London 2012 and the challenge of Olympic legacy

  • London 2012 and the challenge of Olympic legacy

    Professor John Gold

    The creation of a lasting legacy was a pivotal issue for the London 2012 Olympic Games.

    Whilst the debate will continue as to whether London will meet its commitments, a concern for enduring positive outcomes has been at the heart of staging the Olympics since the birth of the modern Games in 1896.

    Professor John Gold‘s research demonstrates how host cities have repeatedly framed, and reframed, their pursuit of those outcomes in light of the perceived values and needs of their particular times.

    Drawing on his work, Professor Gold has made significant contributions to public and policy debate about the lasting impact of London 2012. This has been done firstly by identifying the challenges posed by demands for achieving a discernible legacy from staging the Games. Secondly, by helping to build a critical understanding of the formal and informal procedures by which knowledge is transferred from host cities to their successors.

    Professor Gold was a founding member of a team that was established to study the steep learning curve that the four-yearly movement of the Olympics and Paralympics from one host city to another imposes on the organising committees responsibility for staging the Games.

    Unprecedented cooperation

    This involved unprecedented cooperation from the key Games-making agency - the London Organising Committee for the Olympic Games (LOCOG). Key data was drawn from interviews conducted with senior members of LOCOG between November 2011 and December 2012, thereby spanning the planning, implementation and wrapping up phases of the Games.

    Professor Gold‘s particular area of responsibility was closely based on his urban historical expertise and concerned with the key Olympic venues.

    He and Dr Vassil Girginov of Brunel University co-wrote the final report for the project, which was delivered to Podium in May 2013 and published in June 2013. Its analyses pointed to the exceptional nature of LOCOG as a fixed-term task force organisation and the demonstrable importance of knowledge acquisition for its functioning.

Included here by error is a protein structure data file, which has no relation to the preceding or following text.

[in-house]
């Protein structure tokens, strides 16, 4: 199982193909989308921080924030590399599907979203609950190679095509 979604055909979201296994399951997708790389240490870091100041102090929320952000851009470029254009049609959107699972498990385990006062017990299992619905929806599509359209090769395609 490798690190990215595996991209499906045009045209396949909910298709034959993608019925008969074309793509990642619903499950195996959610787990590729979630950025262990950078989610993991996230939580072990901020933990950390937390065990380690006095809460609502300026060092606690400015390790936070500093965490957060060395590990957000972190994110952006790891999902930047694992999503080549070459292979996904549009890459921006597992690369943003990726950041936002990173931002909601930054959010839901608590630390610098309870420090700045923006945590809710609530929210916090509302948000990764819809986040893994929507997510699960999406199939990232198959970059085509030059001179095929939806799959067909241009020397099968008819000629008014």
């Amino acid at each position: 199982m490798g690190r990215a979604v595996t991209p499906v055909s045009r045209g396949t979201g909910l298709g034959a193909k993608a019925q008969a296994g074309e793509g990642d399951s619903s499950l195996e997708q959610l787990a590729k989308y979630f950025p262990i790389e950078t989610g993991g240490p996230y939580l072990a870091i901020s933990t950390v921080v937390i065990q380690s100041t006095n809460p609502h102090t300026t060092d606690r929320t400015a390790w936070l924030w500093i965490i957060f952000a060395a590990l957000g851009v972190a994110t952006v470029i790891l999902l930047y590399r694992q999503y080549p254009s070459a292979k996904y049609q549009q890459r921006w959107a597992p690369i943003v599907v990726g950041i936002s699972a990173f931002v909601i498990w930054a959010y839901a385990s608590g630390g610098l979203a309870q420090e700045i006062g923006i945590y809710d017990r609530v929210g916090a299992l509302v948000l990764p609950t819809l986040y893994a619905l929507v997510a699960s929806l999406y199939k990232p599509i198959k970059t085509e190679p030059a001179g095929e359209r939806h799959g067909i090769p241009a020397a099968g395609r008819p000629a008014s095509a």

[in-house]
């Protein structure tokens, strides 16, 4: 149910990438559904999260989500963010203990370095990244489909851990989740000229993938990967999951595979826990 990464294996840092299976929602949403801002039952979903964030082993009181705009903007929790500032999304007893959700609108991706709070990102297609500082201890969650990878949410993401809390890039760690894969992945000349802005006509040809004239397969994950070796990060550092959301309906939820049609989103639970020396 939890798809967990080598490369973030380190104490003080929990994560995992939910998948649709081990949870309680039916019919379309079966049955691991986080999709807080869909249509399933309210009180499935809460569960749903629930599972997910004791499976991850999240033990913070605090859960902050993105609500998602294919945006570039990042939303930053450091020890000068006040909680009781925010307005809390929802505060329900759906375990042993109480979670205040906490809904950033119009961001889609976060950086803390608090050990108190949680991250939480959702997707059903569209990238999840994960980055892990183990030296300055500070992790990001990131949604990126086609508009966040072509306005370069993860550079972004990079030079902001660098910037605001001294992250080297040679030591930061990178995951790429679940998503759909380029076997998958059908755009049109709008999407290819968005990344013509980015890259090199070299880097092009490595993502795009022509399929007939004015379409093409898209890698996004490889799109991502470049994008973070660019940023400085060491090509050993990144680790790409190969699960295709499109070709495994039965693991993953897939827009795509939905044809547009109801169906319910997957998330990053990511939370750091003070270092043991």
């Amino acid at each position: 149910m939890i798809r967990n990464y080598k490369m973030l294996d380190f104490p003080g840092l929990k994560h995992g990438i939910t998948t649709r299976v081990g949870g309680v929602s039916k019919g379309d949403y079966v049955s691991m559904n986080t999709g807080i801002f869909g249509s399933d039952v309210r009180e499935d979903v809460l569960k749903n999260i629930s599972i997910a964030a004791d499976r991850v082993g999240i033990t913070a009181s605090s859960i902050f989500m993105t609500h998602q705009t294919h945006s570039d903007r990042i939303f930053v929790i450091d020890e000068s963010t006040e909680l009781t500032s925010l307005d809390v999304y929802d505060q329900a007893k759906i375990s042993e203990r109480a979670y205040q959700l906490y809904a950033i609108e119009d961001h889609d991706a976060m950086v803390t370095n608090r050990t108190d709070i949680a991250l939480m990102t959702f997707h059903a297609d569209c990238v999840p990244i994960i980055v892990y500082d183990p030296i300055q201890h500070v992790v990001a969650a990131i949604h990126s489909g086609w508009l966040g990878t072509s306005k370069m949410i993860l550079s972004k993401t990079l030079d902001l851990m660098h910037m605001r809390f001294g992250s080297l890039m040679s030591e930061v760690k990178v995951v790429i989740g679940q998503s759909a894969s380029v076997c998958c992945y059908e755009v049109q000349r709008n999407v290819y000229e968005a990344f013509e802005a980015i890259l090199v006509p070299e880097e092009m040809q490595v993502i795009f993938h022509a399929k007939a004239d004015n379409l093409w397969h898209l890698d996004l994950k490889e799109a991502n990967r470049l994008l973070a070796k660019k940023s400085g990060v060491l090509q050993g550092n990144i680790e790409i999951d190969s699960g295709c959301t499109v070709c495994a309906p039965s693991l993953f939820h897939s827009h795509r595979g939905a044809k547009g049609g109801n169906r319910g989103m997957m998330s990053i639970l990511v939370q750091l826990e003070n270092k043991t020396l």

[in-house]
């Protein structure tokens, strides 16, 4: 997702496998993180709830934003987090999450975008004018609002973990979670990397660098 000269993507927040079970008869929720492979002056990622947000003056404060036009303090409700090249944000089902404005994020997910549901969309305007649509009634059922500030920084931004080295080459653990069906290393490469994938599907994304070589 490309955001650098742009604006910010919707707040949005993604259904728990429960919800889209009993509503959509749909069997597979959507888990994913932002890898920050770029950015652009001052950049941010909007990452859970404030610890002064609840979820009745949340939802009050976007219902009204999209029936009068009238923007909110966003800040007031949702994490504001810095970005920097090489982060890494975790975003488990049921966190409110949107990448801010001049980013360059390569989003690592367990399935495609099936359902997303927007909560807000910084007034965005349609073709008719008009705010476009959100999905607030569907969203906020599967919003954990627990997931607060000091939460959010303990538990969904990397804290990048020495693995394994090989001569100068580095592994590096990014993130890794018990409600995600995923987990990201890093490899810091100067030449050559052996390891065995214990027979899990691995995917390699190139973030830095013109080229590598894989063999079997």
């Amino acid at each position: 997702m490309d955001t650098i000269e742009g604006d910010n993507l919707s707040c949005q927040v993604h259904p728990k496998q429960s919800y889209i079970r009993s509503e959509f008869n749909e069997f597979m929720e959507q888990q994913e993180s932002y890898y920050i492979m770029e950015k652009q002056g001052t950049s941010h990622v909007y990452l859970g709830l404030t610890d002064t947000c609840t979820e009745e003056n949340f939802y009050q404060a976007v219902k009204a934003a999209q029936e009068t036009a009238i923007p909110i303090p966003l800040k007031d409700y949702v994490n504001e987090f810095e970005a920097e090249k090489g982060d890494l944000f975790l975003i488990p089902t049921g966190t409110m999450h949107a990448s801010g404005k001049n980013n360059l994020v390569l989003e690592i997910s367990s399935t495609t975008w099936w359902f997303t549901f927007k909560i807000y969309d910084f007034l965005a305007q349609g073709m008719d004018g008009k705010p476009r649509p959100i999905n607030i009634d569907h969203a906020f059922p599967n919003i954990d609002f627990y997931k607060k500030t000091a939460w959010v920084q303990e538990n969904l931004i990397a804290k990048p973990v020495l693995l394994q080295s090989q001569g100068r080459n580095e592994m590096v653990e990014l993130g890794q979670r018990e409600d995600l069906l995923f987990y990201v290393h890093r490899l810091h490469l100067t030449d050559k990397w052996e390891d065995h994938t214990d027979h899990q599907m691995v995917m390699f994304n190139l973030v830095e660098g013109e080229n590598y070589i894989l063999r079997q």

Professor Gold has made significant contributions to the lasting impact of London 2012

    Professor Gold has served as a specialist advisor for a number of areas related to Olympic legacy. This included acting as chair and rapporteur for a high-level meeting entitled Olympics and Paralympics 2012: Creating a UK Legacy for the Future, Today, organised by Inside Government. Professor Gold also contributed to the Economist Intelligence Unit‘s prestigious report on London 2012 entitled, Legacy 2012: Understanding the impact of the Olympic Games.

    Future Olympics

    Further to his involvement with London 2012, Professor Gold was invited to provide expert opinion for to the team that successfully bid for the Summer Games in Tokyo in 2020 and for a Winter Olympics bid considered by Tromsø in Norway.

    Professor Gold’s reputation as an expert commentator has been recognized by the frequent work he continues to undertake for the media both nationally and internationally.

    His work with Games organisors continues – especially after the successful application of Tokyo 2020 – and serves to highlight the value of Professor Gold’s historically based analyses of Olympic legacy.

    Read more about the full Impact Case Study on RADAR. Further information on Professor John Gold can be found on his Profile page. Read Oxford Brookes’ dedicated London 2012 webpages for information on the University’s involvement in the Games and an article from Professor Gold.